Sunday, 24 May 2009

How to be a good neighbour, according to HDB

Don’t vandalise. Don’t litter. Don’t urinate anywhere other than in a toilet unless you’re living in the jungle.

These are some of the takeaways from a guidebook called My Neighbour, My Friend, It Begins With Me, launched by the Housing and Development Board (HDB) last month. The rather slim volume can be downloaded from the HDB website at www.hdb.gov.sg.

Let me contribute something that is not in the guidebook: Don’t waste time and money coming up with a guidebook that states the obvious.

Everyone knows vandalism is a crime punishable by caning. Just ask Michael Fay. And you just have to read any “Singapore is a Fine City” T-shirt to know that littering, urinating in lifts, spitting and bird-feeding are also frowned upon.

The guidebook is the result of recommendations from a “workgroup” set up last year to “examine how neighbourliness could be improved”.

Now I want better neighbours as much as the guy living next door to me, but a guidebook with “simple pointers on how to be closer to our neighbours, as well as the common do's and don’ts of high-rise living” appears, uh, misguided.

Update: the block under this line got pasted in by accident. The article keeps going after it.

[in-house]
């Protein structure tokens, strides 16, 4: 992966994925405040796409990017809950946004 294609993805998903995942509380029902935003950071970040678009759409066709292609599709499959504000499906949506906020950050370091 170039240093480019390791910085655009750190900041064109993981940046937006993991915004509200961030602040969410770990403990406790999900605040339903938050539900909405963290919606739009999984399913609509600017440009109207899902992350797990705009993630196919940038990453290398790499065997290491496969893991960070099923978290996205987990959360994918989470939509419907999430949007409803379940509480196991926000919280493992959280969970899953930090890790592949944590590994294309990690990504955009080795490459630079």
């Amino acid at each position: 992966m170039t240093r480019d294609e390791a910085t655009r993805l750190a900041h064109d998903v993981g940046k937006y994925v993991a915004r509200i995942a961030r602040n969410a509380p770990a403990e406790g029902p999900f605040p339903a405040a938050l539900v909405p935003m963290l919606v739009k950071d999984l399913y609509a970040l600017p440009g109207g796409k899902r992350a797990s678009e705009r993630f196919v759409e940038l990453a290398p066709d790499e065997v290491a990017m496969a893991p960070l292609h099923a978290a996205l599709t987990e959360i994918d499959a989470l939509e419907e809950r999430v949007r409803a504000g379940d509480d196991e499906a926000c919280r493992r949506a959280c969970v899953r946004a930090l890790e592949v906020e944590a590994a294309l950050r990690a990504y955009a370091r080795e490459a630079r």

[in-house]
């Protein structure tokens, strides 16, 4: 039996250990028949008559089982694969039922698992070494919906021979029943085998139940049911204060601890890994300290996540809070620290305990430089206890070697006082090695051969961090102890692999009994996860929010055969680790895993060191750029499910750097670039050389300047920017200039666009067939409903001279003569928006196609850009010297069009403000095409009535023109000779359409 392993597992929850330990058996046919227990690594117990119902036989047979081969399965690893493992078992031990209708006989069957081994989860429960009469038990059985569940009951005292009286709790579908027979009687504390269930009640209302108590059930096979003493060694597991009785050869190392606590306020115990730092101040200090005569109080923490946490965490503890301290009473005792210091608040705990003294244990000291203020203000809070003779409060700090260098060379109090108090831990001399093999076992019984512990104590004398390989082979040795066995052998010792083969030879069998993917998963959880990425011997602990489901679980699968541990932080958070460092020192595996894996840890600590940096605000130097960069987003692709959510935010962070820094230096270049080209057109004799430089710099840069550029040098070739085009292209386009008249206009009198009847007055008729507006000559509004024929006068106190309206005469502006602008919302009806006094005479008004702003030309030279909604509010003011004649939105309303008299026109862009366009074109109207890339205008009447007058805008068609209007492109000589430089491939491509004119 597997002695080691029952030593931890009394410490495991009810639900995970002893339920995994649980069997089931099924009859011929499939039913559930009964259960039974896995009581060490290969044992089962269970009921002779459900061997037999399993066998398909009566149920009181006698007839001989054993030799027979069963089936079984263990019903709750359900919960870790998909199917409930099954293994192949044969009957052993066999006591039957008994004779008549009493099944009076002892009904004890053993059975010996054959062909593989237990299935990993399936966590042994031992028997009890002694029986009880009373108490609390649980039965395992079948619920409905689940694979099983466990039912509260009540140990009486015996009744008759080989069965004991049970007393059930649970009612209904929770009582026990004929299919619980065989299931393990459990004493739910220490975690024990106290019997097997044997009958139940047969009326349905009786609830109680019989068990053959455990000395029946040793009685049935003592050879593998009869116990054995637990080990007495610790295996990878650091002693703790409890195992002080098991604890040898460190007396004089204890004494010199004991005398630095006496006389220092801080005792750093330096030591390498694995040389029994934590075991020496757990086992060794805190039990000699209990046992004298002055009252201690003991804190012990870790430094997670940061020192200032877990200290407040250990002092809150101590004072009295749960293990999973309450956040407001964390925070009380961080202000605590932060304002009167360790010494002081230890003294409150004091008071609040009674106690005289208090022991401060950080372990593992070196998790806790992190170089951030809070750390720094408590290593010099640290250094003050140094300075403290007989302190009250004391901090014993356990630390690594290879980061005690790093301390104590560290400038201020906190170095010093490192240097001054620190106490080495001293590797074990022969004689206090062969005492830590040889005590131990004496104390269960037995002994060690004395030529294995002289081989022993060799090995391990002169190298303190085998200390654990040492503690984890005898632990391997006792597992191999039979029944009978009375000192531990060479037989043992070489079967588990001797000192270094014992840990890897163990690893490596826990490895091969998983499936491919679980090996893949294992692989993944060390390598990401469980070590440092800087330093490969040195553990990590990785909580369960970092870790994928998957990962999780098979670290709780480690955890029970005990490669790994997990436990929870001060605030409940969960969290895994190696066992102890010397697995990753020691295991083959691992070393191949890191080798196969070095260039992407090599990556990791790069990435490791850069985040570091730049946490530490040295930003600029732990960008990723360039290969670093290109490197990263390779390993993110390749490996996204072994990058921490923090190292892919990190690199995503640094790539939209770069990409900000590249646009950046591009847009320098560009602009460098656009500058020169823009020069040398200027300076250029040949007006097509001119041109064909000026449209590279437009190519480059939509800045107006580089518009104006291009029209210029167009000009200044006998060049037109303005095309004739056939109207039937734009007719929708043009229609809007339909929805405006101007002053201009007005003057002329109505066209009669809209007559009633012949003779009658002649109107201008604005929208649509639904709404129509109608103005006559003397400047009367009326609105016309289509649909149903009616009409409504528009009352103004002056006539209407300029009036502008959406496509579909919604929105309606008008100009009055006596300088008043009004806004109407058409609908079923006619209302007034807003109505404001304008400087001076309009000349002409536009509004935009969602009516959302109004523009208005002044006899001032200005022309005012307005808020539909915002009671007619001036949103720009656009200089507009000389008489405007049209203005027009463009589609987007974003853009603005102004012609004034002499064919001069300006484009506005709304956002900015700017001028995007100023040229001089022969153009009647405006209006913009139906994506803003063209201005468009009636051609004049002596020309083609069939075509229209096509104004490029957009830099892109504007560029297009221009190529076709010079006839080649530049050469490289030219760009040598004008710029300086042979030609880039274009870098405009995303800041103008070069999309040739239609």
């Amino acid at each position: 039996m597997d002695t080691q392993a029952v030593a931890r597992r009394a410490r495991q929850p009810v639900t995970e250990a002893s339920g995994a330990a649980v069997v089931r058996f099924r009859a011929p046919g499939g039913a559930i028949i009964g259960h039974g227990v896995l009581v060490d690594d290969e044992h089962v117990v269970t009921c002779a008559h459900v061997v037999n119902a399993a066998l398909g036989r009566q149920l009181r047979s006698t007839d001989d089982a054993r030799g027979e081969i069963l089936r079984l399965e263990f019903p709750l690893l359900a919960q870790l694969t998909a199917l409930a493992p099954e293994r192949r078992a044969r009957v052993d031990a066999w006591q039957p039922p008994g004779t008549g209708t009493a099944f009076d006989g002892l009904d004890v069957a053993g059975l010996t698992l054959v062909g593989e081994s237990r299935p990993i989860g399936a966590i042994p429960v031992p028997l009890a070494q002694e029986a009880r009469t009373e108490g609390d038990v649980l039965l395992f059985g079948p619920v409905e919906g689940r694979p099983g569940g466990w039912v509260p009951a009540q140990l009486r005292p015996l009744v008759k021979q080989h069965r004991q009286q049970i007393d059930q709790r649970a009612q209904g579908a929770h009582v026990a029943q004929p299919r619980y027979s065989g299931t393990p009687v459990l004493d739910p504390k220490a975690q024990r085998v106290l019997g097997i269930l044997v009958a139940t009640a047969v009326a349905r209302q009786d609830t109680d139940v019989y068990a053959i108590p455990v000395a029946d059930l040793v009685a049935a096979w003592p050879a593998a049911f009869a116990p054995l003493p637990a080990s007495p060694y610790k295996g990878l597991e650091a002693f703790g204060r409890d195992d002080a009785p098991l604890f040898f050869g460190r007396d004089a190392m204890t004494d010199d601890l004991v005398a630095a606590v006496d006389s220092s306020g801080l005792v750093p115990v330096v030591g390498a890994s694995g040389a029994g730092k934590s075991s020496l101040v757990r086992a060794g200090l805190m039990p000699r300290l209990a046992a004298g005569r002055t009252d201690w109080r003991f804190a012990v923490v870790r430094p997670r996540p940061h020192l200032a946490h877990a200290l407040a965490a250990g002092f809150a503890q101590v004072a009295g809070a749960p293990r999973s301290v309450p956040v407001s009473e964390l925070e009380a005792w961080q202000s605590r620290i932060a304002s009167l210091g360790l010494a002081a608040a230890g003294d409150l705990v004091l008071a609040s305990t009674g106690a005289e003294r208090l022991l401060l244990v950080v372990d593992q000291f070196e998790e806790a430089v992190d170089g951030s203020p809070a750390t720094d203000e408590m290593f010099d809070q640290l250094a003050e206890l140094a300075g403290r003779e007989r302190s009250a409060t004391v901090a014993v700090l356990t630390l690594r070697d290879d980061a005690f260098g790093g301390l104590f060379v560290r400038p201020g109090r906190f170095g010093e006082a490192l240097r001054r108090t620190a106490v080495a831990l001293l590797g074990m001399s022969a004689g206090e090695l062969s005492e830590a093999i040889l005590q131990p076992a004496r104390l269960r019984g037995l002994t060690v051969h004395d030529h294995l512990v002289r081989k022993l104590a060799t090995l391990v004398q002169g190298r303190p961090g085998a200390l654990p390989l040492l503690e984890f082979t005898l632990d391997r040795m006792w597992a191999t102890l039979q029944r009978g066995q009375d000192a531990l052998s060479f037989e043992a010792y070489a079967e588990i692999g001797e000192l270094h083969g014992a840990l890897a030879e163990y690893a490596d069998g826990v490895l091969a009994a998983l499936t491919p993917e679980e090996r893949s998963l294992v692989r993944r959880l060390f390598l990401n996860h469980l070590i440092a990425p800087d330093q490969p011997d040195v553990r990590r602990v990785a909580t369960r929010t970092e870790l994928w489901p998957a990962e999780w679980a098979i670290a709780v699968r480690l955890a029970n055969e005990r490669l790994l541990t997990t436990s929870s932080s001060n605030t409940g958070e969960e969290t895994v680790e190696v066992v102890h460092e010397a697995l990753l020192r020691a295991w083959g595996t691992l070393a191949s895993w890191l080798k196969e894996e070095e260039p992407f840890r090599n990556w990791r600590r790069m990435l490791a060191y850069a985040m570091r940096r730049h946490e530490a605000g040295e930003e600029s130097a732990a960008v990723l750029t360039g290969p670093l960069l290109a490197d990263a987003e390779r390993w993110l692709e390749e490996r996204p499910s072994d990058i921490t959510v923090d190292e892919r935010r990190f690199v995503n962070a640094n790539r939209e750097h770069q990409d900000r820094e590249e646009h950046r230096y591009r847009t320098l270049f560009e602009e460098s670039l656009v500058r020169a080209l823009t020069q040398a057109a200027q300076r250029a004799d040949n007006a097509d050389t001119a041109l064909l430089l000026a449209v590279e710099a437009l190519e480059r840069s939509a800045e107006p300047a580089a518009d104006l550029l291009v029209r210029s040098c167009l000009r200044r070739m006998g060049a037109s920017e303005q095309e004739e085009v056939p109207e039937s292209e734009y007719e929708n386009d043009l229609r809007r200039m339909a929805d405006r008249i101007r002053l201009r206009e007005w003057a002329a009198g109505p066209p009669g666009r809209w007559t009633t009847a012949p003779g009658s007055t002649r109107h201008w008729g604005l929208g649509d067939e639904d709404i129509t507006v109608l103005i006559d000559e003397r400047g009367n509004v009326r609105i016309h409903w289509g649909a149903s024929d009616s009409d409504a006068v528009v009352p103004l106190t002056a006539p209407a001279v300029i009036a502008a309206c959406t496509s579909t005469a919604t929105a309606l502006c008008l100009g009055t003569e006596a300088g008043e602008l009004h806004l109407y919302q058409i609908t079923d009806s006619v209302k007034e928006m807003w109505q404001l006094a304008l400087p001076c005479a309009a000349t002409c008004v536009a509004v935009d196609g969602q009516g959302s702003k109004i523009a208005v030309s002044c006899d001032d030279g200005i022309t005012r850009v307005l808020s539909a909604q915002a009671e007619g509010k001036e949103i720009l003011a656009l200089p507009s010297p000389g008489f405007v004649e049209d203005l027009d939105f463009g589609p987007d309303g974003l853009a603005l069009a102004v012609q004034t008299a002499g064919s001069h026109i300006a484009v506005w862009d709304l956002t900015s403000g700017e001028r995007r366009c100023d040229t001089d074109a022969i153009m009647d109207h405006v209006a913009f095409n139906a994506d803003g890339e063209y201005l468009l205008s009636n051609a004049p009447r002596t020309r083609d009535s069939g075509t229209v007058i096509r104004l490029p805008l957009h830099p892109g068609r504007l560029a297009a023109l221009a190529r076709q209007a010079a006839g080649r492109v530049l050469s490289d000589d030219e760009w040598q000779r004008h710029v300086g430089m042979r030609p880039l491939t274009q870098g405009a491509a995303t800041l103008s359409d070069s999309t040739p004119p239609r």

It assumes HDB residents want to be good neighbours but are too oblivious to know how. Thus, such Pollyanna advice like “Talk to your neighbour and be prepared to listen” and “Be friendly and lend a helping hand”.

Oh, if only the world were the candy-coloured two-dimensional cartoon depicted in the book, peace would be in the Middle East and potato chips would be good for you.

But alas, people don’t behave inconsiderately because they lack a guidebook to tell them how not to. They do so because they couldn’t care less about being good neighbours, much less downloading any book to teach them how to be good neighbours.

But to its credit, the workgroup “recognises that there may be a small minority of residents who are not receptive to general public education on neighbourliness and display anti-social behaviour without consideration to their neighbours”.

This is where the handbook finally comes in handy because it also tells you how to deal with such nightmare neighbours after the talking and listening don’t work. It gives you the Community Mediation Centre hotline number and its operating hours.

And if mediation doesn’t work, it’s off to the courts to see the Magistrate. Just don’t wear your “Singapore is a Fine City” T-shirt.

In the end, the only way to deal with bad neighbours is not to be their neighbour any more – move.

- Published in The New Paper, 24 May 2009

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